IT’S A COMMON BELIEF that a young person’s first job is important because it teaches life lessons about work and the value of money. There’s a reason this belief is so common: It’s largely true.
Still, letting a young person loose in the world to learn lessons isn’t as straightforward as you might think. I learned the following seven lessons from my first job—some useful, some decidedly less so.
Lesson No. 1: Avoid Celery
My first job was picking strawberries.
AROUND 2,800 YEARS ago, Homer’s Odysseus decided that the whole Trojan war enterprise, in which all of Greece would go to war and destroy an entire city because a woman ran off with a guy she liked, was crazy, so he tried to get out of going by pretending to be crazy himself. The Greek allies were suspicious that their cleverest leader was really crazy, so they sent an emissary to find out.
When the emissary arrived at Odysseus’s small city state,
NEAR THE END OF 2019, just before a couple of coworkers and I headed out for lunch together, I said to them, “I’m 26% smarter than I was at the beginning of the year.”
“What are you babbling about now, Johnson?” one of them said.
“The mutual funds where I have my investments went up by 26% this year,” I said. “Clearly, I’m 26% smarter now than I was at the beginning of the year.”
“Guess you’re buying lunch then,” he said.
I TURNED AGE 62 LAST summer and, as with most birthdays at this stage of life, I had a pretty good, but non-spectacular day. On my birthdays, I tend to focus on enjoying the day itself as it stands before me and, for that one day, I don’t worry too much about the future, or all the adult stuff I have to do, or problems I might have to solve tomorrow, or the problems I think up in my head that would probably go away if I just stopped thinking about them.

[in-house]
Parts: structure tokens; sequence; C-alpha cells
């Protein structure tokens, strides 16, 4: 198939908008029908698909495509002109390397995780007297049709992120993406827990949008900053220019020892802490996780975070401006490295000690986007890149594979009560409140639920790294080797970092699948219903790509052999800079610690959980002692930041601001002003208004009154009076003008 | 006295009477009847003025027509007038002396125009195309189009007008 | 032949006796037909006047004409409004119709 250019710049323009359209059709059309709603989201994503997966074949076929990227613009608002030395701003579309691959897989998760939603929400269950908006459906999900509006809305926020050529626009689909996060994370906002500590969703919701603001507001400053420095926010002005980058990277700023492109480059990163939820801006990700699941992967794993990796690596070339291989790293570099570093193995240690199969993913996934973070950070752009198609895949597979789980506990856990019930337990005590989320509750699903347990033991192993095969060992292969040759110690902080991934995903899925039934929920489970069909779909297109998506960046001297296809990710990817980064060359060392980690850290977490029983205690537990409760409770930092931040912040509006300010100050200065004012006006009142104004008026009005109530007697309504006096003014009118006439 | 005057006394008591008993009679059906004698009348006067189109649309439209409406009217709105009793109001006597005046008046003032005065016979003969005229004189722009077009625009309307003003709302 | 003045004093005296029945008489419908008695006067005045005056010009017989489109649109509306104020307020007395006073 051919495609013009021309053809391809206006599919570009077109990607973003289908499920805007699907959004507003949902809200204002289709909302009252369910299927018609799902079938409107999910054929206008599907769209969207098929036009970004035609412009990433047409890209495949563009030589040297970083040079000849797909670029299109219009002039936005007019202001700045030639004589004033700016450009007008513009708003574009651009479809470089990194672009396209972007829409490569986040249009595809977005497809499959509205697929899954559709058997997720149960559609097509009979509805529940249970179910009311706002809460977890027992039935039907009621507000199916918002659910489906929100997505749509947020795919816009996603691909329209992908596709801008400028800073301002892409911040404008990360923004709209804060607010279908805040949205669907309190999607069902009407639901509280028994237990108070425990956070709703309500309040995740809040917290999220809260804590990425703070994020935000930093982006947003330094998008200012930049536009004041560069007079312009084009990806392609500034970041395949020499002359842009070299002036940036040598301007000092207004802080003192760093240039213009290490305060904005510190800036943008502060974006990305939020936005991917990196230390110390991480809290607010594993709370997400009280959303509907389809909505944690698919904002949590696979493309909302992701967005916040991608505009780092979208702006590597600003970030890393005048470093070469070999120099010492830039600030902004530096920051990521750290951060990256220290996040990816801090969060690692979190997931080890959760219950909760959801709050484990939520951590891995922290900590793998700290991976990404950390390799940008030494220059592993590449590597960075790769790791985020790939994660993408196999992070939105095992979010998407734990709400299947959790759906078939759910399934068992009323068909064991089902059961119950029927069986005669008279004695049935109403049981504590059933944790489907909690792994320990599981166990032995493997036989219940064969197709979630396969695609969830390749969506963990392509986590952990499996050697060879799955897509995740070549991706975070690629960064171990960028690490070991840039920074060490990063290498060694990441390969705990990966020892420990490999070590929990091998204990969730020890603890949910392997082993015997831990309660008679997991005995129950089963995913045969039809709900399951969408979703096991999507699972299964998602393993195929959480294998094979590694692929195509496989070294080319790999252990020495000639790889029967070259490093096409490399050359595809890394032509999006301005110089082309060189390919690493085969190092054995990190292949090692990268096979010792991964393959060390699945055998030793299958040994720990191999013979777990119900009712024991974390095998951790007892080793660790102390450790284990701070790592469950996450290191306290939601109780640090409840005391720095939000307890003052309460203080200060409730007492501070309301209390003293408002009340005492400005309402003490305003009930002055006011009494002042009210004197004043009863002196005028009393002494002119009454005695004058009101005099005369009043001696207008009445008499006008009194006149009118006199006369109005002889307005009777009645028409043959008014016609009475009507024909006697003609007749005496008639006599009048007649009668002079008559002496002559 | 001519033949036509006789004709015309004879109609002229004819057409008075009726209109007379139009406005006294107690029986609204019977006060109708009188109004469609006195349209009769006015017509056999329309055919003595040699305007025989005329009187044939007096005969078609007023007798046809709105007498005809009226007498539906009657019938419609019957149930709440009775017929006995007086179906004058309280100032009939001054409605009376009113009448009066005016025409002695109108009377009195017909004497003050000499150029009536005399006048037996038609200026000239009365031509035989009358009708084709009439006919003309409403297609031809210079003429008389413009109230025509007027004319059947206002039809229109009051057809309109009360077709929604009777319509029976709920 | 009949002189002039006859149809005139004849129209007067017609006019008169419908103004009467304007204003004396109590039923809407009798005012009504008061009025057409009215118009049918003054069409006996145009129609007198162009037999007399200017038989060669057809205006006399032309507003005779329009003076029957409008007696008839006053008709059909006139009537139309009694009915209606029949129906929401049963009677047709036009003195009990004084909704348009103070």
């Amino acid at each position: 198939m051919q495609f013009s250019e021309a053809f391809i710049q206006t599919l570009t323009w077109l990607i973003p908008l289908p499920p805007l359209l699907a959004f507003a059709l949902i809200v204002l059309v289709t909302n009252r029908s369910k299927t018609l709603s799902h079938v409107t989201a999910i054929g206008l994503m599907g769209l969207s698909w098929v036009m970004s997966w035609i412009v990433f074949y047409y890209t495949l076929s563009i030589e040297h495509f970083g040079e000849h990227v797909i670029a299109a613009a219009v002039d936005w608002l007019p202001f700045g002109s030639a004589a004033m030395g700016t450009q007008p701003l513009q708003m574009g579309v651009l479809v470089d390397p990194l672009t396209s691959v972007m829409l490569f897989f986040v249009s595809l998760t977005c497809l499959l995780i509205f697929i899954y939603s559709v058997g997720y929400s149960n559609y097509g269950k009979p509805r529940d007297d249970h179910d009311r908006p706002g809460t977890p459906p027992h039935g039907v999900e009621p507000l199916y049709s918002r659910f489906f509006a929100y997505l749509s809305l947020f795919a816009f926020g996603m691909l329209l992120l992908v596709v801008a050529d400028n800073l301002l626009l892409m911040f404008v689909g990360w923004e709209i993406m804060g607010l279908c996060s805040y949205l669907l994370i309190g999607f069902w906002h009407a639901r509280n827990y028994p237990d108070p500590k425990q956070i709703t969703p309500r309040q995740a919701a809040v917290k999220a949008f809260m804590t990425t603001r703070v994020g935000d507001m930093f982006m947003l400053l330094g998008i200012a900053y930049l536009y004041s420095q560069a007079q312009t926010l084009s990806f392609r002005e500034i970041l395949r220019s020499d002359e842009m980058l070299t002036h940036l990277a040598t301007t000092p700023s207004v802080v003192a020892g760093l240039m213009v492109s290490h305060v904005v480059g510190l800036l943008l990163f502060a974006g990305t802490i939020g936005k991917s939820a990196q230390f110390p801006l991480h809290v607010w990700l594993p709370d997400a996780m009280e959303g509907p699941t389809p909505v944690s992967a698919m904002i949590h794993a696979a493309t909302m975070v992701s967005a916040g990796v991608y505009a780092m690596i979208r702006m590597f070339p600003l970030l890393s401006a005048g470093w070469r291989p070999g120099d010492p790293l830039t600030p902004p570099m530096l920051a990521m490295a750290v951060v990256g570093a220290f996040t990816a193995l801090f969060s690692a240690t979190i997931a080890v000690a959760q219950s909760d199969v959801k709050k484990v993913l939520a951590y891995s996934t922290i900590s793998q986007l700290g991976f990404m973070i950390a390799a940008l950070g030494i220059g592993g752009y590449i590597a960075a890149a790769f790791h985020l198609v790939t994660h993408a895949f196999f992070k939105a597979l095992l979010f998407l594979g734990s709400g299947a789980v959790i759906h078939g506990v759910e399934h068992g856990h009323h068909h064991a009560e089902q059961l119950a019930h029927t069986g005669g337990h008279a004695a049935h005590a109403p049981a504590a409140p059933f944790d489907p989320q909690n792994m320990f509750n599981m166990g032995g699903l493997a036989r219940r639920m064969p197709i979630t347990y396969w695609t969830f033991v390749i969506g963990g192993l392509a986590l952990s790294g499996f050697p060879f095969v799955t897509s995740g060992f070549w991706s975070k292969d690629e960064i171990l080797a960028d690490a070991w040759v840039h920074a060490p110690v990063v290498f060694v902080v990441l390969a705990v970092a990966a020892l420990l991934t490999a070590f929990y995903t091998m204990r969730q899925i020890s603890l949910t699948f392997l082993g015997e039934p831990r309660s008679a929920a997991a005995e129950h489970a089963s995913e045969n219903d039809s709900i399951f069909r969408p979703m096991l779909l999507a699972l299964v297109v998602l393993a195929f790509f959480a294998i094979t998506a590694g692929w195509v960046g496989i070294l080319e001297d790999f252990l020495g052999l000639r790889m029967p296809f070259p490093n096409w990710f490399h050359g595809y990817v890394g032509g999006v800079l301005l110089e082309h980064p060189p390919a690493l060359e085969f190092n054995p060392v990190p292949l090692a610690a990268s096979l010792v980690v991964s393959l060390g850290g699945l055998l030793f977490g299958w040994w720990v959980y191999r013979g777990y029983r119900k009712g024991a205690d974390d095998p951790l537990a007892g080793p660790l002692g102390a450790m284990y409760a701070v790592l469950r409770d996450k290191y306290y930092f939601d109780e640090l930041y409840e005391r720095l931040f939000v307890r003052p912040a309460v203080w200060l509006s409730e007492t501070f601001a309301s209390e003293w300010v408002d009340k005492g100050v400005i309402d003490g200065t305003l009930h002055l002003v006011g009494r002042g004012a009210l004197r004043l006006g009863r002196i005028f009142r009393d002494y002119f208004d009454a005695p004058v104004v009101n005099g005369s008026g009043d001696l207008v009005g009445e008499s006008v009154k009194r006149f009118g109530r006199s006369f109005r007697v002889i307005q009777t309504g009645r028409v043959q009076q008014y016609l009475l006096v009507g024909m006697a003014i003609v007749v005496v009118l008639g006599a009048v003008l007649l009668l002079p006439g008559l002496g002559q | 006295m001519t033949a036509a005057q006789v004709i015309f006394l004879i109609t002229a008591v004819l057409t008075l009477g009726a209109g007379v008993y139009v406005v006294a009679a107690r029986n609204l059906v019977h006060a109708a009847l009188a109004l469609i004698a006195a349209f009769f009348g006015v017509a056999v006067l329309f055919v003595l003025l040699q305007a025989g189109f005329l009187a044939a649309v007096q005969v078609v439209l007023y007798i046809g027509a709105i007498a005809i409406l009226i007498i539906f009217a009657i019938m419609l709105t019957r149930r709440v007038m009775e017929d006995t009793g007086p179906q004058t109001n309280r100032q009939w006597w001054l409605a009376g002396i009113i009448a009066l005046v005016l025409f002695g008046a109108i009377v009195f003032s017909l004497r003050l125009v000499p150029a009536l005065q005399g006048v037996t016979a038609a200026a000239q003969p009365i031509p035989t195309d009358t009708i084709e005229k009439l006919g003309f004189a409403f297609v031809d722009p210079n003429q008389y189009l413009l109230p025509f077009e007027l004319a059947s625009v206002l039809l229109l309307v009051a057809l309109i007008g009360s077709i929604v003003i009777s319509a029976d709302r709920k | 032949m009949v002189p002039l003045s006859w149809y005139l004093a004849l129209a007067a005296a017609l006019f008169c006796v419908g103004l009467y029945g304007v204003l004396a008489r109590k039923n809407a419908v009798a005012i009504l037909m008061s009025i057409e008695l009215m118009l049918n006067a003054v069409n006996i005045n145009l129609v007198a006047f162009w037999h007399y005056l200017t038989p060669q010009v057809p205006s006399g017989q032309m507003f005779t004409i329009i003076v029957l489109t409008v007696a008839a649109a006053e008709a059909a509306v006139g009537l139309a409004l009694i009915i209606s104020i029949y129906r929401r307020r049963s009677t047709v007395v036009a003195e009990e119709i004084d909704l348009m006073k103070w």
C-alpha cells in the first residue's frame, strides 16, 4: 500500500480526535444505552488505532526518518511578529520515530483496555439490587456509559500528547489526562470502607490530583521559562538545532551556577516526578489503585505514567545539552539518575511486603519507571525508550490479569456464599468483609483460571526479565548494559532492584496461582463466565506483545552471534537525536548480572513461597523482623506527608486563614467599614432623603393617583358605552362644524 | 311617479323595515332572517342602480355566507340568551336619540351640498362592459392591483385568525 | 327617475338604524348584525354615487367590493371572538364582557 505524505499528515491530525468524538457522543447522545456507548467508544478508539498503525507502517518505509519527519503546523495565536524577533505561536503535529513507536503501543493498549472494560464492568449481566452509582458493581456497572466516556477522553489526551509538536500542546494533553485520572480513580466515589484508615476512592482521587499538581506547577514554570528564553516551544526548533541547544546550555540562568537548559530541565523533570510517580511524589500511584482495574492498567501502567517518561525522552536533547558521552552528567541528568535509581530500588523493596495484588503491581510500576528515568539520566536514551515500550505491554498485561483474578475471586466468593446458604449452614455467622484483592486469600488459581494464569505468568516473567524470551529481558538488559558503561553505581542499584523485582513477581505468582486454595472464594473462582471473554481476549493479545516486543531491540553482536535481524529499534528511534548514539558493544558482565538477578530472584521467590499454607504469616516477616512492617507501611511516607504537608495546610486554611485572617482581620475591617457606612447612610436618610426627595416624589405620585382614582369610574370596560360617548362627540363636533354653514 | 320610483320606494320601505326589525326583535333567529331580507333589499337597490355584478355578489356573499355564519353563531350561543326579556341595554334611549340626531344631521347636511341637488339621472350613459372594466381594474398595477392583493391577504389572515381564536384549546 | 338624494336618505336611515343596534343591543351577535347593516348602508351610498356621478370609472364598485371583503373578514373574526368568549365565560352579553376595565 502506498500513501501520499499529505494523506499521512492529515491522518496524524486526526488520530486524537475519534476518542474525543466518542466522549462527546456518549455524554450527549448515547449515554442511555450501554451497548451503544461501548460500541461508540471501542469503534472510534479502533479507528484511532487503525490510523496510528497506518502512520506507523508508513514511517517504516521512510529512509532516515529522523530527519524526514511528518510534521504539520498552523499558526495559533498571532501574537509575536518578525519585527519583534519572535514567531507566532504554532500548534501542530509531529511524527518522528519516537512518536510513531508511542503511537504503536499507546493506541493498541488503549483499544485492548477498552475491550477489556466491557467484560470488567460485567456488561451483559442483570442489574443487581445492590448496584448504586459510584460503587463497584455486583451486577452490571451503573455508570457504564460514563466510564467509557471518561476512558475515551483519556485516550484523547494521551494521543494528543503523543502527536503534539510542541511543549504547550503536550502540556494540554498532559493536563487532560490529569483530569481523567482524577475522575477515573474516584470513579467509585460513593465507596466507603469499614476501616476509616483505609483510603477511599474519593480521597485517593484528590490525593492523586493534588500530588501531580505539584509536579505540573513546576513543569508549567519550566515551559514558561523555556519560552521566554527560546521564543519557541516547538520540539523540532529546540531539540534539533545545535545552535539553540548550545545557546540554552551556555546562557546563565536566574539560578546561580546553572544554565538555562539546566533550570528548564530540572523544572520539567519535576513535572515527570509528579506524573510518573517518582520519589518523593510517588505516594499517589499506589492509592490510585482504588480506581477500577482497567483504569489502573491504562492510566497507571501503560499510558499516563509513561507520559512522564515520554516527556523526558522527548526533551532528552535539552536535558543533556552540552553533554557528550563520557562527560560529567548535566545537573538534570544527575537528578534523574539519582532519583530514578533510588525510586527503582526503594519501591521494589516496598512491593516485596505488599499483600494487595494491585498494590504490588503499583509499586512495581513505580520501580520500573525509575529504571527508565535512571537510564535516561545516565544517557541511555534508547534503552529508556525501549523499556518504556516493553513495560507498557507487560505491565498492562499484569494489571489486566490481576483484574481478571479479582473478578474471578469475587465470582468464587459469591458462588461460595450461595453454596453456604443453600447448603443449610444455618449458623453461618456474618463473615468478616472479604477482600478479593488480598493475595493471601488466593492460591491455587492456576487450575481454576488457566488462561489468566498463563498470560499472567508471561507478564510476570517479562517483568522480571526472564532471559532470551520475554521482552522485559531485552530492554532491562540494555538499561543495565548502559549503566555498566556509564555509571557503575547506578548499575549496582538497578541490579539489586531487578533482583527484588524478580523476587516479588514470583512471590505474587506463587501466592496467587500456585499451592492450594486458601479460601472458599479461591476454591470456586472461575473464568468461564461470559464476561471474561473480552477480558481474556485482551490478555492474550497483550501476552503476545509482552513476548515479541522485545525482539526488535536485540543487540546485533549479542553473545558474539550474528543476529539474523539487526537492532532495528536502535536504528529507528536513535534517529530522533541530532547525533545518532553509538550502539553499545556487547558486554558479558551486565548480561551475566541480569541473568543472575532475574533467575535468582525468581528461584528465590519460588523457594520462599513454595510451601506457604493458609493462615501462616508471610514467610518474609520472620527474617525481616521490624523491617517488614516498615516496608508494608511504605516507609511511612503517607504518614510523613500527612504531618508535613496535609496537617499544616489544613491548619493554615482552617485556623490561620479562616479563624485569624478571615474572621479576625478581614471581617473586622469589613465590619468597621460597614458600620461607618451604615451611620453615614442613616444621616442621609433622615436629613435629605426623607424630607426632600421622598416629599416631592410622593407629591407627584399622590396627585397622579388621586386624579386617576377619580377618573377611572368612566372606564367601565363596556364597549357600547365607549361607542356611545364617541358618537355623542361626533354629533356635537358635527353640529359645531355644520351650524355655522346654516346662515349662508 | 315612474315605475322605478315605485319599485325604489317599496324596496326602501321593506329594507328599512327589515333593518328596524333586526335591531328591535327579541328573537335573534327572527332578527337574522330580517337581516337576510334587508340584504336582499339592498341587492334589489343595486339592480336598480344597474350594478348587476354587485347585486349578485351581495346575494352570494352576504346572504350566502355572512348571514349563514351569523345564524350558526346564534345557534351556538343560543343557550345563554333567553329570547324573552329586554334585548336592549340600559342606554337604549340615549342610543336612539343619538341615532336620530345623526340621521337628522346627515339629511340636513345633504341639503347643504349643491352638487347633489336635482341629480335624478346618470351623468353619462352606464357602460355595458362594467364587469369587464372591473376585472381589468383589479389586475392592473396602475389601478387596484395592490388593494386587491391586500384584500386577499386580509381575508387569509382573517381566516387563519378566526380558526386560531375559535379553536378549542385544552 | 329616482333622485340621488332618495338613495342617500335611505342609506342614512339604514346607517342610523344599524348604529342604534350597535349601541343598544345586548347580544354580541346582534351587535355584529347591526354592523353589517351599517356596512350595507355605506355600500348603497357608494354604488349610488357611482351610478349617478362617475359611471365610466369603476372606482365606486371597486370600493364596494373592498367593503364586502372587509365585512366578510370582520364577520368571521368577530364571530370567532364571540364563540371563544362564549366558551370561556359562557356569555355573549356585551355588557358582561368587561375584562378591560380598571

WHEN SOME FOLKS MAKE the all-important Social Security claiming decision, one worry outweighs all others. Their big fear: The program’s funding will “run out” in a few years and therefore they “can’t depend on Social Security being around,” so the smart strategy is to claim benefits at 62, the youngest possible age.
This is not a big worry of mine—largely because Social Security won’t “go broke.” What’s happening to the program’s funding is that,
NOW THAT I’M RETIRED, I have more time to reflect on the larger shape of my life—a tendency that’s lately been strengthened by the fairly common impulse to ponder what to accomplish in the new year.
The disturbing truth: An objective assessment of my life suggests I’m pretty boring. Of course, I’d long known that most other people were boring. But until recently, I hadn’t realized I was one of them.
I also didn’t realize that my capacity to enjoy what looked from the outside like a boring life is,
AT A DINNER THAT I attended recently, someone pointed out that a high percentage of us were newly retired. That included me, as well as a couple who were just reaching age 60. After the dinner, the wife of the couple told me she was offended by being called retired. She’s writing fiction every day and her husband does some consulting work.
The work they’re doing pays, but it’s not by itself enough for them to live their comfortable,